He pointed that Molla Omar did not know about what his imprisonment and detention until his mother and brother came to visit him in prison in Kandahar. They met there with Mohammad Tayyeb Agha, the Prince of the Faithful's interpreter and special aide who speaks the Arabic language fluently. The Arab and Afghan leaders argued about how to receive my family. Molla Omar welcomed and lodged them in the Guest House and a vehicle was put at their disposal. His elder brother Hatim (Abu-Ja'far) vowed before some Taleban leaders that he personally would execute his brother if he were proved guilty of the charge of spying.
Abu-al-Mubtasim cried on the telephone and said with a trembling voice: "I had bought my shroud to absolve myself in front of God and his Prophet before Molla Omar ordered a new investigation of the case before the shari'ah court."
He added: "I found in court 150 papers full of confessions and other things attributed to me that I had not committed or heard of before." He said that he had signed after the severe beating and the suspension like a lamb. These included accusations of being the agent of Israel and the intelligence services of the United States and several Arab countries. Other accusations said that he had returned to Afghanistan as part of a plan to kill Bin-Ladin and Molla Omar. He shouted: "I am amazed how can these people who have grown beards and put on Afghan clothes forget the Prophet's hadith before making these accusations against me: "To demolish the Ka'bah stone by stone is better before God than to sanction the blood of a Muslim."
[Description of Source: Influential Saudi-owned London daily providing independent coverage of Arab and international issues; editorials reflect official Saudi views on foreign policy]

Harakatul Chief Says War Could End If India 'Liberates' Kashmir

SAP20001108000013 Islamabad Ausaf in Urdu 06 Nov 00 pp 1 7
[Interview by Wajid Abbasi]
Islamabad -- If India liberates Kashmir by any means, we would end our war, because Islam does not teach fighting without a reason. I was an artillery expert during the Afghan jehad and was known for laying explosive mines. My father himself took me to the field of jihad. The famous Indian film singer, Babar, joined the Afghan jehad after leaving the film industry and was martyred.
These views were expressed by Maulana Fazlur Rehman Khalil, the chief of Harkatul Mujahideen, in a special interview given to "Ausaf" about his jihadi and personal life. He said that he had been associated with jihad for the last two decades. He said, "During the Afghan-Russia war, I fought on the Ghazni, Paktia, Jalalabad, and Makika fronts. After getting formal education up to grade nine, I shifted to Mianwali for Koranic education. While I was getting religious education, I gave a private exam for 12th grade [as published]. I developed a desire for jihad during my schooldays. This desire turned into a reality when my father took me to Afghanistan."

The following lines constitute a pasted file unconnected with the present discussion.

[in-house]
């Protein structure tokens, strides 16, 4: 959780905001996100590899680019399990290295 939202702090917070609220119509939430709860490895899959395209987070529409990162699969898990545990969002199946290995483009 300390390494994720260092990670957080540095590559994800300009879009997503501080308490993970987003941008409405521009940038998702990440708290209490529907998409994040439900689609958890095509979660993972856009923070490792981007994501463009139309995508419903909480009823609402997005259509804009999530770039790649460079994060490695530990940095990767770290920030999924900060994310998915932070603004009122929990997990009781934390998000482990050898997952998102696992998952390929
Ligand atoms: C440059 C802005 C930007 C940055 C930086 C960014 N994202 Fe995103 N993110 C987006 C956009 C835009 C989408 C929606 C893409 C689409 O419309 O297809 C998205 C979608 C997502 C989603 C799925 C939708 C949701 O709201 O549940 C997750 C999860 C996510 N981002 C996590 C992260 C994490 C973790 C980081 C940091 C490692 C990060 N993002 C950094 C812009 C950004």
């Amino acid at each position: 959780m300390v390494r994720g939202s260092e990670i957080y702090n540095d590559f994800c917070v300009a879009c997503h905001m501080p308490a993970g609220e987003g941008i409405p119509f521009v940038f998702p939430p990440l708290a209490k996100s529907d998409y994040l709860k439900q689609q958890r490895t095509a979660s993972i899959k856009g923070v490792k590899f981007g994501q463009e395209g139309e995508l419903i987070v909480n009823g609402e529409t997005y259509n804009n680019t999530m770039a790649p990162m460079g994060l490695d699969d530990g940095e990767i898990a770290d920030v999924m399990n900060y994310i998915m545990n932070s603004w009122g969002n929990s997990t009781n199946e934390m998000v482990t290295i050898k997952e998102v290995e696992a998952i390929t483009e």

Narrating different events of jihad, he said, "A lot of times, I saw death very closely. One by one, my associates died, but I was not lucky enough to be martyred. I lost hundreds of friends, but I have not been able to forget Commander Abdur Rasheed, Maulana Shabbir Ahmad, and Commander Babar. Commander Babar was a famous Indian singer. His voice was very touching. One day he left the film industry and came to Maulana Jalaluddin Haqqani. He had a heavy body, so Maulana did not consider him appropriate for jihad and sent him to me. I made him go through the toughest training. He was determined and did not want to go back in any case. So, he gradually became an experienced mujahid. Babar changed the words of his songs and changed them into jihadi hymns. His voice was so beautiful and touching that even the communists of Khost used to make requests to hear to his hymns on the wireless. The mujahideen were fond of his songs and he used to arouse the jihadi spirit in the mujahideen with his hymns. Then he was martyred in an encounter.
When somebody asks me what I have lost and gained during my jihadi life, my answer is always that I gained the lost legacy of Muslims. I am satisfied with my past and I am thankful to God that he chose me for the field of jihad."
Continuing, he said, "There is a lot of difference between the Kashmiri and Afghan jihad. During the Afghan jihad, the entire world supported Afghans, but in Kashmiri jihad, no one is with the Kashmiris. Kashmiris are carrying out their jihad alone."
Replying to a question, he said, "I will show my children the path that my father showed to me. I have named my children after famous mujahideen. My eldest son is Salahuddin, then second one is Mohammad Bin Qasim, third Abdur Rehman, fourth Usama, fifth Mazla, and the sixth is Hamza. I have named my daughter after the first martyred woman of Islam, Samia." He said jihad is not dependent on governments. Our people as well as outsiders sabotaged jihad, but we believe that jihad cannot end as long as there is a single mujahid alive."
[Description of Source: Description of Source: Islamabad Ausaf in Urdu -- Newspaper with strong anti-India views. Gives wide coverage to fundamentalist religious groups]

Taliban orders former king's supporters arrested

SAP20011008000051 Islamabad The Nation (Lahore Edition) (Internet Version-WWW) in English 08 Jan 01
[SANA report: "Taliban order arrest of NA supporters"]
Kabul -- The Taliban authorities have issued directives to the officials to arrest the supporters of the former Afghan monarch Zahir Shah. The decision was made in a meeting of religious scholars, national elders and elite in Khost province. The meeting strongly condemned the so-called alliance between Zahir Shah and Northern Alliance.
Bakhtar News Agency reports that Governor Khost Province, Mulla Abdul Rauf Arif, Minister for Frontiers and Tribal Affairs, Maulvi Jalaluddin Haqqani and Deputy Minster, Mulla Abdur Rahim Akhundzada, Security Commander of Khost Province, Qari Naimatullah and former Governor Khost, Haji Abdul Qayyum Khan and a number of National elders spoke on the occasion. The meeting discussed the current internal and regional situation, alliance between the former Afghan King and Northern Alliance and US threats against Afghanistan.